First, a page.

Novel PET Agent May Accelerate Imaging in Patients With Clear Cell Renal Cell Carcinoma

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The novel investigational positron-emission tomography (PET) imaging agent gallium (Ga)-68–DPI-4452 may offer rapid and accurate visualization of lesions in patients with clear cell renal cell carcinoma, according to a recent study published by Hofman et al in The Journal of Nuclear Medicine. The findings suggested that Ga-68–DPI-4452 may be superior to standard computed tomography (CT) imaging in this cancer subtype.


Clear cell renal cell carcinoma accounts for 70% to 80% of renal cell carcinoma cases. Although localized disease may be cured with surgery and ablative therapy regimens, one-third of patients present with or develop metastases and have poor prognosis. Despite major advances in the treatment of renal cell carcinoma, the 5-year relative survival rate for distant metastatic disease remains low.

“The carbonic anhydrase IX (CAIX) encoding gene is overexpressed in more than 90% of [clear cell renal cell carcinoma] cases and is restricted to gastrointestinal tissue, presenting both diagnostic and therapeutic opportunities” explained lead study author Michael Hofman, MBBS, FRACP, FAANMS, a nuclear medicine specialist at the Peter MacCallum Cancer Centre in Melbourne, Australia. “In this study, we aim to assess the safety, tolerability, and imaging characteristics of the CAIX-targeting imaging agent Ga-68–DPI-4452,” he added.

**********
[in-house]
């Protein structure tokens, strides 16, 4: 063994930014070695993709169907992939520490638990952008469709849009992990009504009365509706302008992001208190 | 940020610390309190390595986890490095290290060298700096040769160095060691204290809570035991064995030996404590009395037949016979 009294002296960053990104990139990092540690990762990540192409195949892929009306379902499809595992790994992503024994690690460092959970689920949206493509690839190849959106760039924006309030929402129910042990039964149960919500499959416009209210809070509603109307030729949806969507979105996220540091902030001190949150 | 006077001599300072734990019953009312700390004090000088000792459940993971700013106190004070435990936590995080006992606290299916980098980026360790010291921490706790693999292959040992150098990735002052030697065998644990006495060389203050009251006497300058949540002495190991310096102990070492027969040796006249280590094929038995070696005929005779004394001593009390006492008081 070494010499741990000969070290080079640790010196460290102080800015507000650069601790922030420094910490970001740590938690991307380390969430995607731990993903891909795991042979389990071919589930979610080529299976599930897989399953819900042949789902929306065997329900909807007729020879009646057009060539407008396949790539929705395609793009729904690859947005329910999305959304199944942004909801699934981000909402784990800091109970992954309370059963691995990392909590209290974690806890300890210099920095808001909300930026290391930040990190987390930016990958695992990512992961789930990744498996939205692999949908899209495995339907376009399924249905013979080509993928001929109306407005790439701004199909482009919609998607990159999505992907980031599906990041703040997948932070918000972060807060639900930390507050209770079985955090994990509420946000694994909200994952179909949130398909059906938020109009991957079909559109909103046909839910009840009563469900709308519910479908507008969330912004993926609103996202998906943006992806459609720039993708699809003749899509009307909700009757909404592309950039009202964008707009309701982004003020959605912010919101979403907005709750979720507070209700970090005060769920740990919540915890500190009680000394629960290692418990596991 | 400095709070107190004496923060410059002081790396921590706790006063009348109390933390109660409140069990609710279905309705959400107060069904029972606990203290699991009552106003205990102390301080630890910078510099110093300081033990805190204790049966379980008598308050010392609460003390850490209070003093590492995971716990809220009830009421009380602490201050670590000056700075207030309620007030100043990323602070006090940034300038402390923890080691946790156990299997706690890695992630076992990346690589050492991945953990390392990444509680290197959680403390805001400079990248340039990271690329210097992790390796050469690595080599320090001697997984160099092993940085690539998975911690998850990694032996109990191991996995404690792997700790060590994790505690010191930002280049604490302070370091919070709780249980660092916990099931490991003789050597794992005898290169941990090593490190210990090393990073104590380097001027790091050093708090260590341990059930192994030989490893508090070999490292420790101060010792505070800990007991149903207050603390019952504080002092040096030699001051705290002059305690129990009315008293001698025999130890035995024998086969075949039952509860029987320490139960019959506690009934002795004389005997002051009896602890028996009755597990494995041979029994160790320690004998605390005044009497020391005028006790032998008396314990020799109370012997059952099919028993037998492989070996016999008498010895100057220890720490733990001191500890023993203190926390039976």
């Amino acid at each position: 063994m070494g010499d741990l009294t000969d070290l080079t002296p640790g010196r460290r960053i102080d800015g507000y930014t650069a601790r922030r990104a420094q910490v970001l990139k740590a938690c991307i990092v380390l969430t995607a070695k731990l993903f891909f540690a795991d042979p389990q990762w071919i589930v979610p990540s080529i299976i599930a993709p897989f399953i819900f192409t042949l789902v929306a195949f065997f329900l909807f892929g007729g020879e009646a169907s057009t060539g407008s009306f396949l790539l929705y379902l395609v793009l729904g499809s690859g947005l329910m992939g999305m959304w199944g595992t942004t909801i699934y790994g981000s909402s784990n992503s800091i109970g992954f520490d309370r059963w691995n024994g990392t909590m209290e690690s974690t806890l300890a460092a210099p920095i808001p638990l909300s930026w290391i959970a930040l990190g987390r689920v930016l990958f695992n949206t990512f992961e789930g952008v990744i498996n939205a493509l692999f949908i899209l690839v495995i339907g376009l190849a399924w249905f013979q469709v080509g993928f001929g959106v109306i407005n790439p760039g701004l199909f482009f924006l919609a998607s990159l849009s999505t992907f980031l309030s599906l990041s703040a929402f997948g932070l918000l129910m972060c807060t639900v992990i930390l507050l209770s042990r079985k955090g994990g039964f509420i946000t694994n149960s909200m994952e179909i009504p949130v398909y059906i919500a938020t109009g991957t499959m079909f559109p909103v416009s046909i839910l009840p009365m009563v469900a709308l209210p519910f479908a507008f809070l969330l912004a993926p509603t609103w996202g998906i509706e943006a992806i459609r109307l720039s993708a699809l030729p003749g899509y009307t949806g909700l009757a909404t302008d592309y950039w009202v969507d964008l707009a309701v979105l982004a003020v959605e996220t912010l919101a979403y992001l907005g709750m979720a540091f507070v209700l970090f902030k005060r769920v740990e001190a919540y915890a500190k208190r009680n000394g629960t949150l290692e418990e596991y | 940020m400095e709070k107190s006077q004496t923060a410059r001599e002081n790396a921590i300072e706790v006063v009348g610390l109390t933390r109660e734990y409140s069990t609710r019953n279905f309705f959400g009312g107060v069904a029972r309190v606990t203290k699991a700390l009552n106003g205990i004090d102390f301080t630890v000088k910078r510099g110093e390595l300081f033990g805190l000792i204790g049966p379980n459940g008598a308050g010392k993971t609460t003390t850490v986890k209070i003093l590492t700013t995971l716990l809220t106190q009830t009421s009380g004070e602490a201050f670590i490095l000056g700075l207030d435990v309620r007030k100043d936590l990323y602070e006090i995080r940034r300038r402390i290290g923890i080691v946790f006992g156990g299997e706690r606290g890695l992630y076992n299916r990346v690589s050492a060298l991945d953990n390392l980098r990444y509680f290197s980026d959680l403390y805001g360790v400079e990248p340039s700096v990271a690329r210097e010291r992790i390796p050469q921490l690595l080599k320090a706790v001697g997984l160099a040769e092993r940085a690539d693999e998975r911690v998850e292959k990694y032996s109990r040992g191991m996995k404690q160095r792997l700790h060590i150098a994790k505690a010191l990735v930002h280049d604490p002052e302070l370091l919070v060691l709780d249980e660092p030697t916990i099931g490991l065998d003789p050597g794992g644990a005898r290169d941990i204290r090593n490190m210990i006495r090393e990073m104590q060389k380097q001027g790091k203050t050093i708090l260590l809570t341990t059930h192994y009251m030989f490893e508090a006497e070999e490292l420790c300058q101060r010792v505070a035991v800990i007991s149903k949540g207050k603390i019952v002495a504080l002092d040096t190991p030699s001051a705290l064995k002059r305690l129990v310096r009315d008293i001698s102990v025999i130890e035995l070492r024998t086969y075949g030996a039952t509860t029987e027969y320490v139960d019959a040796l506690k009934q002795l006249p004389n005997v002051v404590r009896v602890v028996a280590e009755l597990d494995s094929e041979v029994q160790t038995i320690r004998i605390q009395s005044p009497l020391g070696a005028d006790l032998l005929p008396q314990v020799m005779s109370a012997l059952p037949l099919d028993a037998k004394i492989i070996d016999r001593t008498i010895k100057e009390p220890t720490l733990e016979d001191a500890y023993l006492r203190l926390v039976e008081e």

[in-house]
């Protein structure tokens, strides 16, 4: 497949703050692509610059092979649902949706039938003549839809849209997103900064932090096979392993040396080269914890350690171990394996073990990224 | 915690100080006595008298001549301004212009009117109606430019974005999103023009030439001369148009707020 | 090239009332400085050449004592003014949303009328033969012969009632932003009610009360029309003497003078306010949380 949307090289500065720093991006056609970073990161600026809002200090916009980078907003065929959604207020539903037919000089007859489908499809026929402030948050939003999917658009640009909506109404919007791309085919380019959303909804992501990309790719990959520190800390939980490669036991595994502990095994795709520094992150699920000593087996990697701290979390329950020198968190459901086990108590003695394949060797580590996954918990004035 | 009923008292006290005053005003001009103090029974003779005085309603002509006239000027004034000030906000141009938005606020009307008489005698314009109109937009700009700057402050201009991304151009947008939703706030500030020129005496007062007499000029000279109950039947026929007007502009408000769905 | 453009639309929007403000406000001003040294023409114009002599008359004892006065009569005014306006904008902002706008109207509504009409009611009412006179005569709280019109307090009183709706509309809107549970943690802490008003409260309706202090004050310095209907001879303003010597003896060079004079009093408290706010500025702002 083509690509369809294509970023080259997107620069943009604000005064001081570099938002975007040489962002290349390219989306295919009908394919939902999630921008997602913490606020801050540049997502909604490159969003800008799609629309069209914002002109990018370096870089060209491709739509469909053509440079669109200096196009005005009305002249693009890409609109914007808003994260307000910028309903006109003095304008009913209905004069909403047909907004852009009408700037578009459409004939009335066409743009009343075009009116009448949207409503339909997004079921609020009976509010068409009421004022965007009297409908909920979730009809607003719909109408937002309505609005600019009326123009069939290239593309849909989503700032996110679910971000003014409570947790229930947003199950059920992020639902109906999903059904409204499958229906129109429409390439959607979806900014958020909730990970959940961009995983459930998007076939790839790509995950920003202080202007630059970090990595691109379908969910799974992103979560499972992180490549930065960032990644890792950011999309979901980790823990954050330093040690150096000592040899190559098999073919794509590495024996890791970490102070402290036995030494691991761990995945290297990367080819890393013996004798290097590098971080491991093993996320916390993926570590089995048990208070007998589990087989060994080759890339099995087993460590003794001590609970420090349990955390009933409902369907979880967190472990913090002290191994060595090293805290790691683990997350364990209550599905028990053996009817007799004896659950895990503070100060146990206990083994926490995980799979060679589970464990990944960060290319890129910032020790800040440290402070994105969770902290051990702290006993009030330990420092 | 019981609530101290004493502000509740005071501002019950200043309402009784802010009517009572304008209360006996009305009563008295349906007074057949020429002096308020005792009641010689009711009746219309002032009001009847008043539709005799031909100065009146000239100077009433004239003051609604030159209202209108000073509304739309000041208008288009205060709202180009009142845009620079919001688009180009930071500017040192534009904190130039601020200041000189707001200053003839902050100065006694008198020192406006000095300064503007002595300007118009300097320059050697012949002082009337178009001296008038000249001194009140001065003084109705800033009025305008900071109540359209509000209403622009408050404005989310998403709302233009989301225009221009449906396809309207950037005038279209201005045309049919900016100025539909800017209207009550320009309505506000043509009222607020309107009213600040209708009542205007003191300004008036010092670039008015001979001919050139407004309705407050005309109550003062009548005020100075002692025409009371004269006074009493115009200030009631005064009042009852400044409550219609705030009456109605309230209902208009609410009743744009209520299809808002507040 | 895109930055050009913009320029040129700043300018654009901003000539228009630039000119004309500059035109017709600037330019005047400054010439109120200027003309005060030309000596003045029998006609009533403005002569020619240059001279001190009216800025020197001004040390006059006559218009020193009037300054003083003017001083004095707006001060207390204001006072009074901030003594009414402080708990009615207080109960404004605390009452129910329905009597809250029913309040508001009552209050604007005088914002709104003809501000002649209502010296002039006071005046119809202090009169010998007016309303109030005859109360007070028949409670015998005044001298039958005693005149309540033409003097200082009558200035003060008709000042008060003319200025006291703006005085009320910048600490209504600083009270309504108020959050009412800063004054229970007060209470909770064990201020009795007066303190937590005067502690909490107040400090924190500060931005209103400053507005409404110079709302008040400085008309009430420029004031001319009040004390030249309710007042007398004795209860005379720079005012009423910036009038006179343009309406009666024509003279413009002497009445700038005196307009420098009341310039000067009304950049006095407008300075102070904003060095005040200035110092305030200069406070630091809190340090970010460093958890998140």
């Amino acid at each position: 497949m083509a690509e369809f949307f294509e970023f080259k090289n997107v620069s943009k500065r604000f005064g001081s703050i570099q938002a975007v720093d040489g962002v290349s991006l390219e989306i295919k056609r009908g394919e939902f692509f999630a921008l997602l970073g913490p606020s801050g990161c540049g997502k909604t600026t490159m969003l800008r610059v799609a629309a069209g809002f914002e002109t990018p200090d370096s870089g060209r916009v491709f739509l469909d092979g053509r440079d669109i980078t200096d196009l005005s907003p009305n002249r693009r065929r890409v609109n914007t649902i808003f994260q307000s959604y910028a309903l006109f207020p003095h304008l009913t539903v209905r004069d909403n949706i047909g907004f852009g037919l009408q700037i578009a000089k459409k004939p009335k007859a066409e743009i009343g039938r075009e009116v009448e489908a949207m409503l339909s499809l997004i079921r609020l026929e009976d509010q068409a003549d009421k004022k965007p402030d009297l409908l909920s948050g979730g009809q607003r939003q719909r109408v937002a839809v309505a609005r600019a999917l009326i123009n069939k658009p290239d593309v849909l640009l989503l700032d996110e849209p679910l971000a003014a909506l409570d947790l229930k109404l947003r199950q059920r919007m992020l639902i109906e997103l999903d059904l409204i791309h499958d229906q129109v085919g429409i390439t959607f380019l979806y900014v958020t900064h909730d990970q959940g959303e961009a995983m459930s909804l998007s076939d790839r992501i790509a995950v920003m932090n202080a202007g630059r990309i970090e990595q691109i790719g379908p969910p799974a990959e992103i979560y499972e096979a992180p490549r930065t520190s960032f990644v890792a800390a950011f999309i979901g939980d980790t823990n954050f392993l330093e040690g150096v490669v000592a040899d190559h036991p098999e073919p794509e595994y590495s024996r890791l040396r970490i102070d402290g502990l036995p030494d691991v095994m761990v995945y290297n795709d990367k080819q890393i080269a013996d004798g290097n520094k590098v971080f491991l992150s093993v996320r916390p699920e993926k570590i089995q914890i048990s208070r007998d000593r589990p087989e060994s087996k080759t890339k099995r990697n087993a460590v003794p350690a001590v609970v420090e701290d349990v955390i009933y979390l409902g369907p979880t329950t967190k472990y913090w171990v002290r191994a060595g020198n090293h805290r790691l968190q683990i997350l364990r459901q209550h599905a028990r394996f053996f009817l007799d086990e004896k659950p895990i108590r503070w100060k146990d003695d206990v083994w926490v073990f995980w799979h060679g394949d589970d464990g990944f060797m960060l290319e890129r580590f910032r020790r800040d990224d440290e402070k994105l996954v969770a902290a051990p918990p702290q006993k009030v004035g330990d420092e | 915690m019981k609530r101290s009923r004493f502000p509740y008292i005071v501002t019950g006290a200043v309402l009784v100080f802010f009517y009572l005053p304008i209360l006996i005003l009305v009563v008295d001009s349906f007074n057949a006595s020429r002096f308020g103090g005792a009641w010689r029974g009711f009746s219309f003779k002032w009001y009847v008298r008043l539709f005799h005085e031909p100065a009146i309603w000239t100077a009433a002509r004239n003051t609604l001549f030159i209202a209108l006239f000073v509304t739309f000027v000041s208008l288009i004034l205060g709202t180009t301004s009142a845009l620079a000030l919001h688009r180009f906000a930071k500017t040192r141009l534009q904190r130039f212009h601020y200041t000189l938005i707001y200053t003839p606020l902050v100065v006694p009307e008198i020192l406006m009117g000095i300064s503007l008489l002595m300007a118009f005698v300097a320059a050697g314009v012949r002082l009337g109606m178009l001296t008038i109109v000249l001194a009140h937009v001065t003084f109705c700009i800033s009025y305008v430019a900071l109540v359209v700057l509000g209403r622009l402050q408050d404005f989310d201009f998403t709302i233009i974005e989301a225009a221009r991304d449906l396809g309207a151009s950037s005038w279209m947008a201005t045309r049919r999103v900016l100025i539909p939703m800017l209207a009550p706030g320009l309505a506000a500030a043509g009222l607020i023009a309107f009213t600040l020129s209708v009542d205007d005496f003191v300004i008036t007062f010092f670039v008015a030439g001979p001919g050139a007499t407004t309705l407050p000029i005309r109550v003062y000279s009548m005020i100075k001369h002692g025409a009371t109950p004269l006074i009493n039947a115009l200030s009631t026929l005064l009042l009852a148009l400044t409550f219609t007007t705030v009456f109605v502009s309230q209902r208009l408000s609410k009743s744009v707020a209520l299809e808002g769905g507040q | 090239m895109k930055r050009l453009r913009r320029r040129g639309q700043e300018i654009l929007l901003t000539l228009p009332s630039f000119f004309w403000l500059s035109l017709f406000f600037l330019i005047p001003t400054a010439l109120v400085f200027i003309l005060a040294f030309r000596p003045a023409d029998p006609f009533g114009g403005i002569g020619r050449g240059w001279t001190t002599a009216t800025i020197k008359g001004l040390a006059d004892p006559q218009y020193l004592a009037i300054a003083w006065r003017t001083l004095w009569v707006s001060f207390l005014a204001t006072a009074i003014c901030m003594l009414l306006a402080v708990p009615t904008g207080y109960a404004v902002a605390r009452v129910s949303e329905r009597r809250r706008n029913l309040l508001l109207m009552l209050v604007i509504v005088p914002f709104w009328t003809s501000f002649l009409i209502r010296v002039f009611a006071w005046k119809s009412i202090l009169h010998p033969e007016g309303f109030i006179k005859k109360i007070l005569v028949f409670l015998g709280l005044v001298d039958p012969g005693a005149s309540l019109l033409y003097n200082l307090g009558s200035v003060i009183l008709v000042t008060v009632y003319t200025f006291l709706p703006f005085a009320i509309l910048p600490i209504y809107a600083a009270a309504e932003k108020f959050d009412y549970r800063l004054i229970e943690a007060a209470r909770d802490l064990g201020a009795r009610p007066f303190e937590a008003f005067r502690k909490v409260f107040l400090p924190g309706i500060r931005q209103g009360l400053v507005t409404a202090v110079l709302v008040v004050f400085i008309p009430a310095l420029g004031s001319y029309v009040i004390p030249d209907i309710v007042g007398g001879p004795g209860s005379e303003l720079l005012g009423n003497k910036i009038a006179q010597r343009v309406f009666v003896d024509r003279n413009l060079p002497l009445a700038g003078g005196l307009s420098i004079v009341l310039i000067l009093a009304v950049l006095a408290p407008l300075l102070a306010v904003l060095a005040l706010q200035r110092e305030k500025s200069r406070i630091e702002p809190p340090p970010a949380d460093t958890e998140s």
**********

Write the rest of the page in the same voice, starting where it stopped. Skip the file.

Study Methods and Results

In the recent GaLuCi study, researchers assigned three patients with histologically confirmed unresectable locally advanced or metastatic clear cell renal cell carcinoma—who received at least two lines of treatment in a metastatic setting—to receive Ga-68–DPI-4452 and undergo whole-body PET/CT imaging at 15 minutes as well as 1, 2, and 4 hours following administration. They then assessed the pharmacokinetics and safety data of the patients.

The researchers found that Ga-68–DPI-4452 offered significant imaging beginning at 15 minutes—with sustained tumor uptake up to 4 hours after administration. The agent was rapidly eliminated from the blood and urine, and the researchers reported no clinically significant toxicity.


The researchers highlighted that Ga-68–DPI-4452 may allow for significantly faster imaging and could be utilized as a part of a theranostic pair in the future.

“Ga-68–DPI-4452 PET/CT revealed an exceptionally high tumor-to-background ratio, with background tissues nearly invisible with the exception of gastrointestinal uptake. One hour after administration was deemed the optimal time point for lesion assessment, which is substantially shorter than the 3 to 7 days needed in previous PET imaging studies using antibody approaches,” emphasized Dr. Hofman. “Further work is now needed to assess whether this new imaging test could improve patient diagnosis, management, and outcomes. These findings are also encouraging for the evaluation of lutetium-177–DPI-4452 as a treatment for [clear cell renal cell carcinoma], which will be examined in the second arm of GaLuCi study,” he concluded.

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